What do you think?

Walking versus Posing February 16, 2008

Posted by Kevin in Abraham, Hall of Faith, Hebrews 11, Holy Spirit, Isaac, James 2:14-26, Joseph, Moses, Posing, Rahab, Titus 1:16, Walking.
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If I’m not walking, then I’m just posing.

I guess I need to be reminded of that from time to time. This is especially true in terms of my Faith. I am reminded again of the differences between “Saving Faith” and “idle faith”. James 2: 14-26 reminds me of several kinds of Faith.

There is an Intellectual Faith found in verse 17. Here it talks about knowing the concepts and knowing the lingo, but not putting it in to practice. There is an Emotional Faith found in verse 19. Even the demons have an emotional response to Jesus. These are tragic examples of dead faith or idle faith. Then there is a Living and Active Faith as found in verses 21-26. Abraham and Rahab are great examples of a living and active faith in action. They are recorded in the “Hall of Faith” in Hebrews 11. Here is what it says about them and some others.

  • By faith Abraham, when God tested him, offered Isaac as a sacrifice.
  • By faith Isaac blessed Jacob and Esau in regard to their future.
  • By faith Joseph, when his end was near, spoke about the exodus of the Israelites from Egypt and gave instructions about his bones.
  • By faith Moses, when he had grown up, refused to be known as the son of Pharaoh’s daughter.
  • By faith the prostitute Rahab, because she welcomed the spies, was not killed with those who were disobedient.
  • And what more shall I say? I do not have time to tell about Gideon, Barak, Samson, Jephthah, David, Samuel and the prophets, who through faith conquered kingdoms, administered justice, and gained what was promised; who shut the mouths of lions, quenched the fury of the flames, and escaped the edge of the sword; whose weakness was turned to strength; and who became powerful in battle and routed foreign armies.

Now look at all of this in light of Titus 1:16. “They claim to know God, but by their actions they deny him. They are detestable, disobedient and unfit for doing anything good.” These are very strong words, wouldn’t you agree?

Here it is clear that profession of faith by itself is an intellectual or emotional response. Without evidence of God at work in our lives there is an implied denial of God’s power and the presence of the Holy Spirit.

Without steps of Faith (actions) and walking in obedience (actions) we are just standing still. We are going nowhere. We are just posing.

When we pray February 2, 2008

Posted by Kevin in Holiness, Holy Spirit, Pray, Prayer.
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What happens when we pray?

Emilie Griffin says the following in her book, Clinging – The Experience of Prayer.

“What happens to people who pray is that their inward life gradually takes over from their outward life.”

I think this is one of the keys to understanding the life of holiness. So often we feel the need to struggle and strain to produce holiness from the depths of our being. Like it was there all along. We just needed to squeeze it out. But that is not the way it is. Rather, as we pray and seek holiness, the Holy Spirit begins to change us slowly from the inside out. And the end result is that we are not squeezing holiness out of ourselves so much as allowing it to flow from our heart that has been changed by God.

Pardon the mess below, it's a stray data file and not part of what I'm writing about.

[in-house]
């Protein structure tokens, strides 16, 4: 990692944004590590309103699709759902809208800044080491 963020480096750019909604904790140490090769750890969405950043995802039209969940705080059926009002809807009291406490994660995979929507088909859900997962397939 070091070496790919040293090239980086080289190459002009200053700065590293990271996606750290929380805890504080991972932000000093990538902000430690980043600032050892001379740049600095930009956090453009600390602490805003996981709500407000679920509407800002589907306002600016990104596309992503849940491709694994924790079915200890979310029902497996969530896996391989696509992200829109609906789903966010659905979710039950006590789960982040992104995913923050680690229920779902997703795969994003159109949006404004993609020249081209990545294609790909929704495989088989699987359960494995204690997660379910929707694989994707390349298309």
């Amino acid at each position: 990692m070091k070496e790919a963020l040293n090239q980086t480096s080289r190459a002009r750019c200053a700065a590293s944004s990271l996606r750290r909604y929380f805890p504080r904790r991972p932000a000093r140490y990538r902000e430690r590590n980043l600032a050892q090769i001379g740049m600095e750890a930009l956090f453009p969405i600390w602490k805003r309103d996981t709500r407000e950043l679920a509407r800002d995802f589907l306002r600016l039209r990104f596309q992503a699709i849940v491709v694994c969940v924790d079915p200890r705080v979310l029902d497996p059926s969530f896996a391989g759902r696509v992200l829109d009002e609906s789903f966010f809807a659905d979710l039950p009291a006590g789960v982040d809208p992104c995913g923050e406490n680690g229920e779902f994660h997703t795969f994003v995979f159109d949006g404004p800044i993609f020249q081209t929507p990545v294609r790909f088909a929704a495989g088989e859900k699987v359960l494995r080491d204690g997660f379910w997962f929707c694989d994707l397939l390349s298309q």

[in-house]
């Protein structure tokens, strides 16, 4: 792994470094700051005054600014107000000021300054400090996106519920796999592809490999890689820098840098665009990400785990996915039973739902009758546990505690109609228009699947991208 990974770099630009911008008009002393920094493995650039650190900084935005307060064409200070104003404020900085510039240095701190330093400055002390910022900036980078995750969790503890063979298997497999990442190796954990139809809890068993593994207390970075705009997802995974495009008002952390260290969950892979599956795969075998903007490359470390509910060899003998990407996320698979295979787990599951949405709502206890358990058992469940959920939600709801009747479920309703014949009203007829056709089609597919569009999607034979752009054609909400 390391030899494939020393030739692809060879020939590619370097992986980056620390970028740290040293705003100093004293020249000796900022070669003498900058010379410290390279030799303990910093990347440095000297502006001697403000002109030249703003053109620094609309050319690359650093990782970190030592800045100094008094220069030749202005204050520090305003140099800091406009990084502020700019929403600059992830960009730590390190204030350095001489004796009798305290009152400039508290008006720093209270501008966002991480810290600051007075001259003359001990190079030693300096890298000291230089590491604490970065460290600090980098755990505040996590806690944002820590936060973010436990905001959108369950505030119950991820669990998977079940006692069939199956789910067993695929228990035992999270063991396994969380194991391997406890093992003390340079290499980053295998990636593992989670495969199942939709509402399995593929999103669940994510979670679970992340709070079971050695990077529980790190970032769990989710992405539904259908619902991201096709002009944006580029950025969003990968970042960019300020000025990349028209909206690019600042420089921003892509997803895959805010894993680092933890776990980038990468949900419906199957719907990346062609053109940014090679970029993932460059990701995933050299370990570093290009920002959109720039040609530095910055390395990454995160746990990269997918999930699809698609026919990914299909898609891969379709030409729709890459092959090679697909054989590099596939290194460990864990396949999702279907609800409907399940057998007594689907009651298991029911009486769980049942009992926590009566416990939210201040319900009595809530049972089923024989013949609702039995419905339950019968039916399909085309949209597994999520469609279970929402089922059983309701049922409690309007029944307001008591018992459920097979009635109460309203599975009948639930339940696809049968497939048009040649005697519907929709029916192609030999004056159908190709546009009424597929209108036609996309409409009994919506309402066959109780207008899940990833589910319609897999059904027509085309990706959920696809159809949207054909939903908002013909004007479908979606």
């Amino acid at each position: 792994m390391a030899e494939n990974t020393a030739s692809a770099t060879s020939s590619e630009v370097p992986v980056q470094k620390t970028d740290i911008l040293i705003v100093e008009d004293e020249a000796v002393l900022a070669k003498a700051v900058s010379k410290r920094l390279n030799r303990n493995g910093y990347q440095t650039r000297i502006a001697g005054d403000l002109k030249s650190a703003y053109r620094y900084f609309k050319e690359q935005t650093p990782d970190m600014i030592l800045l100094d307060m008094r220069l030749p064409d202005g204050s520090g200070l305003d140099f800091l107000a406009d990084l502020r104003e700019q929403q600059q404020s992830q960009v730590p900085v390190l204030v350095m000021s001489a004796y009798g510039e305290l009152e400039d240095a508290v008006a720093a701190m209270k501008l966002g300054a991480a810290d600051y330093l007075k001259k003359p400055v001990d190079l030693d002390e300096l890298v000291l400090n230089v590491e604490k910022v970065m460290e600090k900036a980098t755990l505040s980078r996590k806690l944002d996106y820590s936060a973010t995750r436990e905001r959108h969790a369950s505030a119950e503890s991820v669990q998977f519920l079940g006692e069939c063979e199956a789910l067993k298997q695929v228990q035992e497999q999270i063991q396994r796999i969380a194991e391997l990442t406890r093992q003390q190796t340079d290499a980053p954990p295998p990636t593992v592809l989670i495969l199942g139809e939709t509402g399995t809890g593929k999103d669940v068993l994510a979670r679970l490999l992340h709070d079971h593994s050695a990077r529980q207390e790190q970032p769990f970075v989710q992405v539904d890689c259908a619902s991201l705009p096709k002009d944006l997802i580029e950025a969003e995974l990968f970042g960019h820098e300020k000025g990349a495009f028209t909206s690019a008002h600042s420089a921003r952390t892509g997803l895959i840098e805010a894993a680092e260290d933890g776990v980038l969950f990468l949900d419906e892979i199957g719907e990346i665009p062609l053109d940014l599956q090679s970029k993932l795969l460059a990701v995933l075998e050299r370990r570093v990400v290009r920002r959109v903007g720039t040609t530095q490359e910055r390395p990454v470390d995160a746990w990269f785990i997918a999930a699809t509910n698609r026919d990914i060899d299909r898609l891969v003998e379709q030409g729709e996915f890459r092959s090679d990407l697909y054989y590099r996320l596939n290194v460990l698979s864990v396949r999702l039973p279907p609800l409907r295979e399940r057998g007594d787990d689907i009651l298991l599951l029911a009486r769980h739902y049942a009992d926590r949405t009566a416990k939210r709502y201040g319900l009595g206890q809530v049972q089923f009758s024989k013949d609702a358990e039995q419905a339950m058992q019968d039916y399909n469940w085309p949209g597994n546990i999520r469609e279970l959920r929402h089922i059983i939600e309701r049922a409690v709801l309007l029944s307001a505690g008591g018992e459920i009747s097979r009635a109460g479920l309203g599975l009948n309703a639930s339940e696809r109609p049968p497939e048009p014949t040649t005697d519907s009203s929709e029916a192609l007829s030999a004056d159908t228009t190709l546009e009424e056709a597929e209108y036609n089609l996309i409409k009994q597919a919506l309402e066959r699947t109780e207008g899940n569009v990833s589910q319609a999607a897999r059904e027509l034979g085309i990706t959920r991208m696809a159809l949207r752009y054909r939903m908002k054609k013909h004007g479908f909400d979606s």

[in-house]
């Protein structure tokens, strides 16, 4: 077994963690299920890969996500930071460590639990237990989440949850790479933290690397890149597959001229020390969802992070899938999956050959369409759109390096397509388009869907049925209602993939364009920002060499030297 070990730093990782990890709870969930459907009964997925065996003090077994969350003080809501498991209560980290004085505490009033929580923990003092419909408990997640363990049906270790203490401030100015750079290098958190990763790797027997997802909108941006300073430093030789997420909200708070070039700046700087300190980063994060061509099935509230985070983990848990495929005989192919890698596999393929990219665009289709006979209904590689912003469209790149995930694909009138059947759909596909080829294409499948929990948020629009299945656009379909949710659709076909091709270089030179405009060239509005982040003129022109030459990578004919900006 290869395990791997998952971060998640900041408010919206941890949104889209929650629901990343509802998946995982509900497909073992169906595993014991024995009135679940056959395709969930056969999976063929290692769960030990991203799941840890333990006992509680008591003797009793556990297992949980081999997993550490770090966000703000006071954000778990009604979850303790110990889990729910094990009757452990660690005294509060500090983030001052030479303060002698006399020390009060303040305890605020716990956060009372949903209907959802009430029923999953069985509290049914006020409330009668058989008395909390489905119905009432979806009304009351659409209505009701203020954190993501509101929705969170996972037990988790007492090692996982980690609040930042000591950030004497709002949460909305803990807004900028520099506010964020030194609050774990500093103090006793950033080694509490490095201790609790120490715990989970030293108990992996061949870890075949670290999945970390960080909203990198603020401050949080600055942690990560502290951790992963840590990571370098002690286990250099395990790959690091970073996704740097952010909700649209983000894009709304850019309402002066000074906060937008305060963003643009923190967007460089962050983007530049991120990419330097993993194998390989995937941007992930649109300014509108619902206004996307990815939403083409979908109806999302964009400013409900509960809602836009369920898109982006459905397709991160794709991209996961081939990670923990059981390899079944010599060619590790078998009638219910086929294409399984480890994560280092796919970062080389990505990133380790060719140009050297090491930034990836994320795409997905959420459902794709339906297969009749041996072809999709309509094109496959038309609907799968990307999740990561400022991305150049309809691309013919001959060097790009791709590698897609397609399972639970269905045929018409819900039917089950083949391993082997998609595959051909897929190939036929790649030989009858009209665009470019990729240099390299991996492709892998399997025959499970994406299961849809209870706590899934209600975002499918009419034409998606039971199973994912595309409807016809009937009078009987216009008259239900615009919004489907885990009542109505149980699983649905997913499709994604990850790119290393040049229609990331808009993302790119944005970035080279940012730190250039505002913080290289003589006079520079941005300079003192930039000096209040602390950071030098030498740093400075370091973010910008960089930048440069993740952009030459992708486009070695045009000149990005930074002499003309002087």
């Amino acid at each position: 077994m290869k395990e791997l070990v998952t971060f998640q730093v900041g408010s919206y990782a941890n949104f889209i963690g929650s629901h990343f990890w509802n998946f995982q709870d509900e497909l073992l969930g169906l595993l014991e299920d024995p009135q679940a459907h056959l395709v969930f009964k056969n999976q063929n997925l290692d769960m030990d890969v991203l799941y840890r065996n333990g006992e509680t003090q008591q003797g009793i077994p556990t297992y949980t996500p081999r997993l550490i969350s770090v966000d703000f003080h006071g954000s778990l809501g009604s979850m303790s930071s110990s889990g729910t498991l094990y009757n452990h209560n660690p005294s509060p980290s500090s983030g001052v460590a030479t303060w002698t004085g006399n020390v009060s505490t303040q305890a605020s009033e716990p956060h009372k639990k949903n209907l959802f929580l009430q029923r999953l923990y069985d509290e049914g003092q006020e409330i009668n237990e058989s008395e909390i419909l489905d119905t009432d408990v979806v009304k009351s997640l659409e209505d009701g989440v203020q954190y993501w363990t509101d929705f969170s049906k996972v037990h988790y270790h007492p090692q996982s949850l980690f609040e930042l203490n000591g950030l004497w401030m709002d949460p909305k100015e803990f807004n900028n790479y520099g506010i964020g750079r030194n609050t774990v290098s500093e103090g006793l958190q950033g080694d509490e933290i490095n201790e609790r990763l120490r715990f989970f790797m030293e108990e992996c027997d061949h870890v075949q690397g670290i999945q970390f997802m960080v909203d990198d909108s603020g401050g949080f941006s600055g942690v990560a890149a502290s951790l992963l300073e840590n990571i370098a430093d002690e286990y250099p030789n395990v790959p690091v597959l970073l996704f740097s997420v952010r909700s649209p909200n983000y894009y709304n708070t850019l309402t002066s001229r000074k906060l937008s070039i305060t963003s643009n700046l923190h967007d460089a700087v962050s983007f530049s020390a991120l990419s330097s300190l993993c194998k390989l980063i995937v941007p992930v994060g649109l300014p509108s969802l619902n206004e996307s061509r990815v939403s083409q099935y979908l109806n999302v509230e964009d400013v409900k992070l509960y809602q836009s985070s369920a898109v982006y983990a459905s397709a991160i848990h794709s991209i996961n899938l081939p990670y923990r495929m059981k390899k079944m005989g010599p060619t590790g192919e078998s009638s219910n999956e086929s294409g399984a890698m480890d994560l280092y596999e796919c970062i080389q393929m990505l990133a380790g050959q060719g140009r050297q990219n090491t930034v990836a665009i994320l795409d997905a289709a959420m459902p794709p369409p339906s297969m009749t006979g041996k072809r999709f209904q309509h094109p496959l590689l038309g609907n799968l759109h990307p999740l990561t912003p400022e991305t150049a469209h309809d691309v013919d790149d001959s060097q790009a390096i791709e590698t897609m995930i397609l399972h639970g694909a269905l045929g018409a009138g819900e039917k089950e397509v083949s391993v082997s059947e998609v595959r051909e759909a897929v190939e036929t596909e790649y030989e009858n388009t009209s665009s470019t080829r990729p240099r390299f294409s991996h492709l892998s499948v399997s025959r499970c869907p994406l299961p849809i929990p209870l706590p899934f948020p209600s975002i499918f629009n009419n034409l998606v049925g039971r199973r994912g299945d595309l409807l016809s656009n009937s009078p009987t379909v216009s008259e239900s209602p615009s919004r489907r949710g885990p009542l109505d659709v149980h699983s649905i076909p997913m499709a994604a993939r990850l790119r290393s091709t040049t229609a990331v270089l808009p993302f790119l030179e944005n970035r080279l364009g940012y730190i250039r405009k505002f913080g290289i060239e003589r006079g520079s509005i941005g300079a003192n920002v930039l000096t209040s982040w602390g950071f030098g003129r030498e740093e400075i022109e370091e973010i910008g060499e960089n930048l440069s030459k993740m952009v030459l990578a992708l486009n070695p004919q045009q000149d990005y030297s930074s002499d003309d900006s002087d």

How does this fit with your understanding of Holiness and Entire Sanctification?

It reminds me that I must maintain a residence in my heart fit for the Holy Spirit to dwell. Only then will I be able to live a holy life. Only then will people see Jesus in me.

Victory in Jesus January 25, 2008

Posted by Kevin in Discouragement, Football, Holy Spirit, Miami Dolphins, New England Patriots, Victory, Victory in Jesus.
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I wonder if anyone else ever feels this way. Sometimes I get a little discouraged. Sometimes I feel like the whole world is a New England Patriot and I am just a Miami Dolphin. (And I’m not talking about the ’72 Dolphins!)

My apologies to those of you out there who are not fans of professional football.

Sometimes I feel like I am in a battle and the score is Discouragement – 21 and Kevin – 0. And Discouragement has the ball on the 3 yard line. But then I read I something like:

But thanks be to God, who gives us the victory through our Lord Jesus Christ.

I Corinthians 15:57 NCV

or:

For whatever is born of God overcomes the world. And this is the victory that has overcome the world – our faith.

I John 5:4 NCV

We have just come through the season that celebrates the long awaited Messiah. The score was Roman Empire – 35 and Jewish People – 3 (to keep using my football metaphor.) Yet Scriptures like the ones above point to ward a time when we have ultimate victory over discouragement, sin, death and hell. We overcome through the power of the Holy Spirit. John the Baptist made that proclamation and promise a central theme in his ministry. Just re-read Matthew 3:11 and other Gospel accounts of John’s ministry.

So the score can be misleading. 21 – 0 doesn’t tell the whole story. The game is far from over. Satan must have thought it was a blow-out that Thursday and Friday before Easter!

I heard an old, old story,
How a Savior came from glory,
How He gave His life on Calvary
To save a wretch like me;
I heard about His groaning,
Of His precious blood’s atoning,
Then I repented of my sins
And won the victory.

I heard about His healing,
Of His cleansing pow’r revealing.
How He made the lame to walk again
And caused the blind to see;
And then I cried, “Dear Jesus,
Come and heal my broken spirit,”
And somehow Jesus came and bro’t
To me the victory.

I heard about a mansion
He has built for me in glory.
And I heard about the streets of gold
Beyond the crystal sea;
About the angels singing,
And the old redemption story,
And some sweet day I’ll sing up there
The song of victory.

O victory in Jesus,
My Savior, forever.
He sought me and bought me
With His redeeming blood;
He loved me ere I knew Him
And all my love is due Him,
He plunged me to victory,
Beneath the cleansing flood.

Victory in Jesus by E.M Bartlett

You can lead a horse to water, but you can’t make him drink September 11, 2007